Over the past few months there has been a number of reports of Chinese students being targeted and extorted out of considerable amounts of money.
These scams take on a number of forms but the common factors are that a person speaking Chinese contacts the victim and purports to be an official (customs officer, immigration officer, embassy/consulate official, Police Officer, Prosecutor). The ‘official’ then suggests that the victim has been involved in a criminal act and then demands that monies be paid to avoid arrest or prosecution.
Variations of the scam include (but are not exclusive to) the following methods:
- Persuading the victim to ‘stage’ a kidnap scenario in order that relatives can be contacted to pay a ransom.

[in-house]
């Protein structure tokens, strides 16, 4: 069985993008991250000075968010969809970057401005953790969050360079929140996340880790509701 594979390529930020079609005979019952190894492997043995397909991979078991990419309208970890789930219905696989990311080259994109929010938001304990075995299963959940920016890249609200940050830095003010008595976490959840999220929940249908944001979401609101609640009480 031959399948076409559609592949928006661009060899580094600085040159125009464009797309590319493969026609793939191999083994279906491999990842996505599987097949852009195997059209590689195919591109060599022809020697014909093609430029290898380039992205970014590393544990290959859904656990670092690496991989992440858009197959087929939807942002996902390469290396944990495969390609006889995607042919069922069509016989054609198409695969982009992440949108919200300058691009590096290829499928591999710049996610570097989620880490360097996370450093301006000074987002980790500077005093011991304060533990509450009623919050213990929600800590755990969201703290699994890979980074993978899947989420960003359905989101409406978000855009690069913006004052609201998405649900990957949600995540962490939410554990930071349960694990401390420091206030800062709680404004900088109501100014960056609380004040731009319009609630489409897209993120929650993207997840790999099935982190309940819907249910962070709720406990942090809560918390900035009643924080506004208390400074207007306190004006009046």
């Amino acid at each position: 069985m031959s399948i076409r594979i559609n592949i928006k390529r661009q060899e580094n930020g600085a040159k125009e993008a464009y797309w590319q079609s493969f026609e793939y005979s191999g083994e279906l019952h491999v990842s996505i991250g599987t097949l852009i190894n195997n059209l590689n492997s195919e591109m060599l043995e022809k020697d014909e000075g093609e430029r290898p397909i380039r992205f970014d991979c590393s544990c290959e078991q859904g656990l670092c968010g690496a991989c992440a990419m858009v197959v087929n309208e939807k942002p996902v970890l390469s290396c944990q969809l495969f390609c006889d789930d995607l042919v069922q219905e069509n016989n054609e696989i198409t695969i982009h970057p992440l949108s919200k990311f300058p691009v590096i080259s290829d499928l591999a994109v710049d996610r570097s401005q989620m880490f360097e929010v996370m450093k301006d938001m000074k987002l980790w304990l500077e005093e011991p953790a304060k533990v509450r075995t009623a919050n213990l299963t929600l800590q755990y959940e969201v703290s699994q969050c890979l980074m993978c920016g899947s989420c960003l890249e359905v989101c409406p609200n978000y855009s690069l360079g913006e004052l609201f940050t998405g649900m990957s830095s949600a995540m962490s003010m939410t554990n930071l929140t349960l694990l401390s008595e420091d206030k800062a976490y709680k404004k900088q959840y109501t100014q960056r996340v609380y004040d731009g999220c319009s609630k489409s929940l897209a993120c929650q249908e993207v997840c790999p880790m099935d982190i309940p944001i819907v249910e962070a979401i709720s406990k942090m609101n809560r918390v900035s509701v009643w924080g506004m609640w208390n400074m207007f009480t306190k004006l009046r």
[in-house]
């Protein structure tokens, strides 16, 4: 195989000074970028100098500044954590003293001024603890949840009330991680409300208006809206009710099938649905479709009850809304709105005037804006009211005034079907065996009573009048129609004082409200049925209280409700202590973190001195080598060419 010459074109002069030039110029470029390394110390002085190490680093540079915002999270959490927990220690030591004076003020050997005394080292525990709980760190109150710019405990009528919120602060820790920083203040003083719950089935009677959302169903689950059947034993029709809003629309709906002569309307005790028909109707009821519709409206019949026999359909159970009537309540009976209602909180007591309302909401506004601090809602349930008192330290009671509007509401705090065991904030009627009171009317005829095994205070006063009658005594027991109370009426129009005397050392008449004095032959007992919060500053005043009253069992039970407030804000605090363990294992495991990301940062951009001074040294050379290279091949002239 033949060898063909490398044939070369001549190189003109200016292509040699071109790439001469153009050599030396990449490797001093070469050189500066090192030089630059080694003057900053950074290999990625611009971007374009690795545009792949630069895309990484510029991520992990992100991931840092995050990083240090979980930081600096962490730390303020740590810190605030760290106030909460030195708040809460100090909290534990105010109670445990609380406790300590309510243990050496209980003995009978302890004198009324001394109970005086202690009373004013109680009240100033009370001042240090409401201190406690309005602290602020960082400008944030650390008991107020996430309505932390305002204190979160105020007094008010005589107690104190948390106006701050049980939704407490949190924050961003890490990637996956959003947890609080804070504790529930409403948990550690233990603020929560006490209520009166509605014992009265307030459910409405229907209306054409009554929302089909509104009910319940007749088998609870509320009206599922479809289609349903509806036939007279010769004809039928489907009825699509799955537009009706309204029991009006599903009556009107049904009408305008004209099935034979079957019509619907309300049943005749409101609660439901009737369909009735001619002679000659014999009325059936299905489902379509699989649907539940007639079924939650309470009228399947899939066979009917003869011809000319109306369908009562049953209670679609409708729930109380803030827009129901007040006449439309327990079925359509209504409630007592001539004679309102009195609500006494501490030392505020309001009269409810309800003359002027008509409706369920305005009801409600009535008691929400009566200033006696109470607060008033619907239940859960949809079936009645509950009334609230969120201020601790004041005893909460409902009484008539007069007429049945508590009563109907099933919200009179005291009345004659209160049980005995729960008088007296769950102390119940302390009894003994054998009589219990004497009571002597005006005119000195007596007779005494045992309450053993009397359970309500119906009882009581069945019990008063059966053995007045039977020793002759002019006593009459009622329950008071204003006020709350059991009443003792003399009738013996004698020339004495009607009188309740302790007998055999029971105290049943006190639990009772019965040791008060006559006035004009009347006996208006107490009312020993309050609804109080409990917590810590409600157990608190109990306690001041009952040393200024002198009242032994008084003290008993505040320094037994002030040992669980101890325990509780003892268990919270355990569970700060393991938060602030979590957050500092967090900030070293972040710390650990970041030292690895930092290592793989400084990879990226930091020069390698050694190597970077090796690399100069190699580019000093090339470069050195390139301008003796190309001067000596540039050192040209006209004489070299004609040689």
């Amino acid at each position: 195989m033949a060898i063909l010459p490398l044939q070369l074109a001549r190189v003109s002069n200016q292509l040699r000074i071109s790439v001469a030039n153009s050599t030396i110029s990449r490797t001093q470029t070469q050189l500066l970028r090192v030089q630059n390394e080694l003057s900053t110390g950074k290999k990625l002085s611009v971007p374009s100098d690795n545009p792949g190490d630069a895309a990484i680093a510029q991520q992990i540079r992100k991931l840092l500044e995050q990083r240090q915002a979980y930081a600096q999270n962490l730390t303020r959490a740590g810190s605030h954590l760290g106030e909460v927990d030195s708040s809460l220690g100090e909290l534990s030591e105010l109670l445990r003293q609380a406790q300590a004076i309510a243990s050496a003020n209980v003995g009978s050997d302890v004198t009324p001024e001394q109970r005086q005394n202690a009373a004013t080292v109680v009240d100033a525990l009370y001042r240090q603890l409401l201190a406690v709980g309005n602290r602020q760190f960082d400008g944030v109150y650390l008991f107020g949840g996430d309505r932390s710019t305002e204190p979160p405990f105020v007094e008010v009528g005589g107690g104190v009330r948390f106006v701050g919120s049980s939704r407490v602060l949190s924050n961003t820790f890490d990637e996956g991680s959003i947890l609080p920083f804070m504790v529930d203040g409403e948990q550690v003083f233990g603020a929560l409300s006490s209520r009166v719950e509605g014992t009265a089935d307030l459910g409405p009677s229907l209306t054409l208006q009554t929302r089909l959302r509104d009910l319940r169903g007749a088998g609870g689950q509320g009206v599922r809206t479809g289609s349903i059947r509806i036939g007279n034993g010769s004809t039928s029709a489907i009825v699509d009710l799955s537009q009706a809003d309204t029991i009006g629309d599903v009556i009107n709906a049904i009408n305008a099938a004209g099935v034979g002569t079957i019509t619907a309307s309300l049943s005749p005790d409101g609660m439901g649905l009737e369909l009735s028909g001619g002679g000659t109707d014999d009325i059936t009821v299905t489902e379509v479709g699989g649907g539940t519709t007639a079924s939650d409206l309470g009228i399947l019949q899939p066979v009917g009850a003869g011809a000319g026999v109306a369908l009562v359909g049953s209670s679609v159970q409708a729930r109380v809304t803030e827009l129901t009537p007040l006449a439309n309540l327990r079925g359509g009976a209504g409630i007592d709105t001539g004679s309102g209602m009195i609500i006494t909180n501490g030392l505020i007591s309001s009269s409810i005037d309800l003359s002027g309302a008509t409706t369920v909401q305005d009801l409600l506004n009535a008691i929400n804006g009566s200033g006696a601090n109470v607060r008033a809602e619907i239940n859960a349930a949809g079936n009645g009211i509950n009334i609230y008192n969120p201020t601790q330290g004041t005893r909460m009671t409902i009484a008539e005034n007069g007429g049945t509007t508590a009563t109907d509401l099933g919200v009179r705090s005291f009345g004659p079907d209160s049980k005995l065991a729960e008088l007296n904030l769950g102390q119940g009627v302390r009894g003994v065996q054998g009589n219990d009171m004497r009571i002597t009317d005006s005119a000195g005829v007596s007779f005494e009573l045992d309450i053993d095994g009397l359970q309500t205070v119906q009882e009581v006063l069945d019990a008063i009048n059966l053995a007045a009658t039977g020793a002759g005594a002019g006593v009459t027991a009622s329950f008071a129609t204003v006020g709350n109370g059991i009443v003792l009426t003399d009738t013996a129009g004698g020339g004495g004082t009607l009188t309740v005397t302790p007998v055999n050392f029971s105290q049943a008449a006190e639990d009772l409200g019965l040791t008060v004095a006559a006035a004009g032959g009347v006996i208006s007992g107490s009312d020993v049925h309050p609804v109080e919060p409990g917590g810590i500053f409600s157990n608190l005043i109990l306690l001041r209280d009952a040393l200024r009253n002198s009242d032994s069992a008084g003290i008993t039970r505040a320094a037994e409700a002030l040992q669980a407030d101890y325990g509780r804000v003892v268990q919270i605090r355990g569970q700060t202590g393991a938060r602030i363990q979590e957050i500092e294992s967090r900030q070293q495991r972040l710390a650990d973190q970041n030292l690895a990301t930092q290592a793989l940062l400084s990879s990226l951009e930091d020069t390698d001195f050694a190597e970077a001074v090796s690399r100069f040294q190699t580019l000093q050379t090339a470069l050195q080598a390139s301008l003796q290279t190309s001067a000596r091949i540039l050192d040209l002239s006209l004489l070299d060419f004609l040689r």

- Victim is contacted by a supposed courier company stating that the victim has sent a package which has been received in China. The victim is then told to phone a number which is then answered by a ‘Police Officer’ who accuses the victim of being involved in criminal activity and then demands money.
- Victims are often asked to provide passport and personal details including bank account information.
- Victims are sometimes asked to download a messenger app which is used to communicate with the fraudsters.
The persons or groups carrying out these frauds are often very persuasive and appear to be very plausible. If you receive an unsolicited phone call or email:
- Do not provide any personal or banking information
- Do not transfer any money
- If you have any doubts about the authenticity of a person then contact the Police
Northumbria Police non-emergency number: 101
Northumbria Police emergency number: 999
Campus Police Officer (PC 8964 Miller): 07736464096
Newcastle University Security: 0191 2086817